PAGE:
On Definition of Party According to the Constitution and Institutional Crisis of Parties
In the author’s opinion, the current events in Estonia do not express the model of classical parliamentarism or the constitutional principle of the separation of powers, but function according to a corporative partocratic model of power.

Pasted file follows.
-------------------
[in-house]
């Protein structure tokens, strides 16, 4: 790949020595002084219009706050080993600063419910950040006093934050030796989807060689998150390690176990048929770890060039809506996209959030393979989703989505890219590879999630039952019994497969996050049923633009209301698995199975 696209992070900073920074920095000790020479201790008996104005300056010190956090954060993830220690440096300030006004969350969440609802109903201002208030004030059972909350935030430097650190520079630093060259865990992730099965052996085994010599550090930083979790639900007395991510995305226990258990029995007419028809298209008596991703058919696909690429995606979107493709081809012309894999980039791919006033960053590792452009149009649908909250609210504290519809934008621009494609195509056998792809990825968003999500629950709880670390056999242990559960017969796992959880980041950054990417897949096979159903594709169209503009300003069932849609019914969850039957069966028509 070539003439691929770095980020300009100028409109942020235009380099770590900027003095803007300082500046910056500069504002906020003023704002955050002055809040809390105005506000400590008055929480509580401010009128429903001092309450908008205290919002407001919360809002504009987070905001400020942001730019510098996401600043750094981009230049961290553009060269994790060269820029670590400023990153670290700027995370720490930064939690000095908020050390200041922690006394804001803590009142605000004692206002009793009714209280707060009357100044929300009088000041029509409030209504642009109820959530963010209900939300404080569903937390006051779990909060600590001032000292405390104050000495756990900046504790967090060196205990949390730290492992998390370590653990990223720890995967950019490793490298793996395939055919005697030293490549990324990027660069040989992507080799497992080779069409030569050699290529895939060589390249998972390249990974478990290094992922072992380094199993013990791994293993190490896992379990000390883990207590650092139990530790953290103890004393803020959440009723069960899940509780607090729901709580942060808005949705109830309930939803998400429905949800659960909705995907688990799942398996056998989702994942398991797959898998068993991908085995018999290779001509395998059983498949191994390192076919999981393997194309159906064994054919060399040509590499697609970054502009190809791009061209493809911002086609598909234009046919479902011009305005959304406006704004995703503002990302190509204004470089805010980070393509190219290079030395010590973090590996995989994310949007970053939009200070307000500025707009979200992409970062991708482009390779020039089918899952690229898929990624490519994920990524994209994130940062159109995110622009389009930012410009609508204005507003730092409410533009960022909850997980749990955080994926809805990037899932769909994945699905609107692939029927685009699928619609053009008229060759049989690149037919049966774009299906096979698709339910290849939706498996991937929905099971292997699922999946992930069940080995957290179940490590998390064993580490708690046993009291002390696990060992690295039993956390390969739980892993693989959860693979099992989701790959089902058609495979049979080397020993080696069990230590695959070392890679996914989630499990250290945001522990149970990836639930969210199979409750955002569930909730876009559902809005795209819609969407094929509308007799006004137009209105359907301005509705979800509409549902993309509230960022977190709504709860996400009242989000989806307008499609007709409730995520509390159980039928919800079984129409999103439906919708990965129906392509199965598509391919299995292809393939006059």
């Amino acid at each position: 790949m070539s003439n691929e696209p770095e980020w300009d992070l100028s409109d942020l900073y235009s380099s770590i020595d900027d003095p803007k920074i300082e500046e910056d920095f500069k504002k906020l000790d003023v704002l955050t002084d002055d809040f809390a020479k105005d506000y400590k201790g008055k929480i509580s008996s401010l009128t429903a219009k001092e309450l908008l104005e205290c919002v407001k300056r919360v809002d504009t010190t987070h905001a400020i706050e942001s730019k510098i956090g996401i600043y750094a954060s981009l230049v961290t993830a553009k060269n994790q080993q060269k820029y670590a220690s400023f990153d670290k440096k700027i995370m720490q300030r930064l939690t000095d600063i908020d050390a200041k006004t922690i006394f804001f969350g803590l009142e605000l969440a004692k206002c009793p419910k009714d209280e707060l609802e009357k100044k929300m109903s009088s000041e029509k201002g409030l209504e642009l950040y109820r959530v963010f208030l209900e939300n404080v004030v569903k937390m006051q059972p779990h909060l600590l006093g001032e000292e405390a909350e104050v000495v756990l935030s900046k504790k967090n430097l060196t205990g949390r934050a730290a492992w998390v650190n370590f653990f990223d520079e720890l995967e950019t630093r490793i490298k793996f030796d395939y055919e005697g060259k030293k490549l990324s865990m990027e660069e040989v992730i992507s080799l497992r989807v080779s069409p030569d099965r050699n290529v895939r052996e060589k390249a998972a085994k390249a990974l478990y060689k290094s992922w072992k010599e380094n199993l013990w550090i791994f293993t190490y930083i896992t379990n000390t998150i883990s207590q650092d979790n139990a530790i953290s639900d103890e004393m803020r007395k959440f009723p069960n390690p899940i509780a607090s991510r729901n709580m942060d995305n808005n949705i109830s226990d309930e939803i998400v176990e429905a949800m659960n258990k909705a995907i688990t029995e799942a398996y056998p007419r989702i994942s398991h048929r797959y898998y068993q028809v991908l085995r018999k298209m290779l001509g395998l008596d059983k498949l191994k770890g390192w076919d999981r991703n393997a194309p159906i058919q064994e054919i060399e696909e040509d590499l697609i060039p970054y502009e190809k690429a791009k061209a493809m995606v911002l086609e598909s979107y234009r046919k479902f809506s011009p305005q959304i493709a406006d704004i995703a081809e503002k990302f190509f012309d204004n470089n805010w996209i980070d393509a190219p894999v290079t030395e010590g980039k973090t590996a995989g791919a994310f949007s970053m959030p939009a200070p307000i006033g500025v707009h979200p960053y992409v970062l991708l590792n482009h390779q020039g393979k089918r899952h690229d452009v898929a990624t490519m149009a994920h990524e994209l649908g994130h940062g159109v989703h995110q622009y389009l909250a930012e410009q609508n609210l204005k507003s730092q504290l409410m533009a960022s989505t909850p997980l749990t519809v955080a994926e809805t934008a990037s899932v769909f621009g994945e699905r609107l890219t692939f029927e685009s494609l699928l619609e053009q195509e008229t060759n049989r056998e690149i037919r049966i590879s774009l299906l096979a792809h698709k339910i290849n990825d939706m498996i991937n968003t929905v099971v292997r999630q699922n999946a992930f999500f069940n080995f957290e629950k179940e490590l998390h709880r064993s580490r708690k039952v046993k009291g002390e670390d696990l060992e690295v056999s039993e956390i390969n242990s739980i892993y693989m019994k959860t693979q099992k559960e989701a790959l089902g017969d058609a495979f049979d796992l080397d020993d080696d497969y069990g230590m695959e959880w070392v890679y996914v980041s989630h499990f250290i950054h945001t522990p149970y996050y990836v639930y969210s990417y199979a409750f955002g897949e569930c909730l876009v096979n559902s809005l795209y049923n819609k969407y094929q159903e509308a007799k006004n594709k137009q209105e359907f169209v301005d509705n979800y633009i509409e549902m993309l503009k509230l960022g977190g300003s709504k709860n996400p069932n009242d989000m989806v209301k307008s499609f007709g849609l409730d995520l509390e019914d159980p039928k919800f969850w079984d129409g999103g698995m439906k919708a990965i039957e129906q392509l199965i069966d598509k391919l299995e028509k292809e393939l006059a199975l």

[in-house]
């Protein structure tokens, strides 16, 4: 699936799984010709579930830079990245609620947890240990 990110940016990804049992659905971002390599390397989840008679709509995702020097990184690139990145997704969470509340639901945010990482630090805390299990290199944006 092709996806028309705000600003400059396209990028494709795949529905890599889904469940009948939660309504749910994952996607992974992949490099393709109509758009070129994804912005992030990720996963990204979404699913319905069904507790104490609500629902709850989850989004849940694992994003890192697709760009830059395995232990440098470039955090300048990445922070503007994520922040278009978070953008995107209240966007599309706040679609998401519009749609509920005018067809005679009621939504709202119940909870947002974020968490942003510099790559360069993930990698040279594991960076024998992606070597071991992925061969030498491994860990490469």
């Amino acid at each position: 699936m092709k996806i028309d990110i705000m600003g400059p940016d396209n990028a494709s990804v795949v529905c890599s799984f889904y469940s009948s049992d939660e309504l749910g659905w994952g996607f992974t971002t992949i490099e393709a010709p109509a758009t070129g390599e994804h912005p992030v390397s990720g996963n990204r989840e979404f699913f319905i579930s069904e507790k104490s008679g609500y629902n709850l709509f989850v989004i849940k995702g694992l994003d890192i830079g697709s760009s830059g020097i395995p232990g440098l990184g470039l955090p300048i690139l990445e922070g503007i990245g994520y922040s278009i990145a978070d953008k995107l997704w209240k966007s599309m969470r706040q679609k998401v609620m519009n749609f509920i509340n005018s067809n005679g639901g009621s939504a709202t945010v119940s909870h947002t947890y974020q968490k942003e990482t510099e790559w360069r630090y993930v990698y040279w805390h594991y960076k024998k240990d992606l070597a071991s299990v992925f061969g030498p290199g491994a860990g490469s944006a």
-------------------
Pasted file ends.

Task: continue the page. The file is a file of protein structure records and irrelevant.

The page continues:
The authority is consolidated not in the hands of the parliament as a representative organ based on election of persons, but in the so-called lobbies of the political parties or their coalitions exercising supreme power. The model of election of persons has been replaced by a model of party elections or political elections. With the help of legislative acts, the political parties have deviated from the status that was provided to them by the Constitution, and have extended their legal capacity. From the author’s viewpoint, the errors in constitutional choices made decades ago now require a restart on the levels of legislation and political science, as well as on the level of shaping the public opinion. In order to achieve that, it is necessary to recognize the political parties not as an association of like-minded people, but as a group expressing and propagating a common world view (ideology), and to separate them from the rest of the non-profit sector, making them an intermediate between the people and the institutional government authorities created by the people.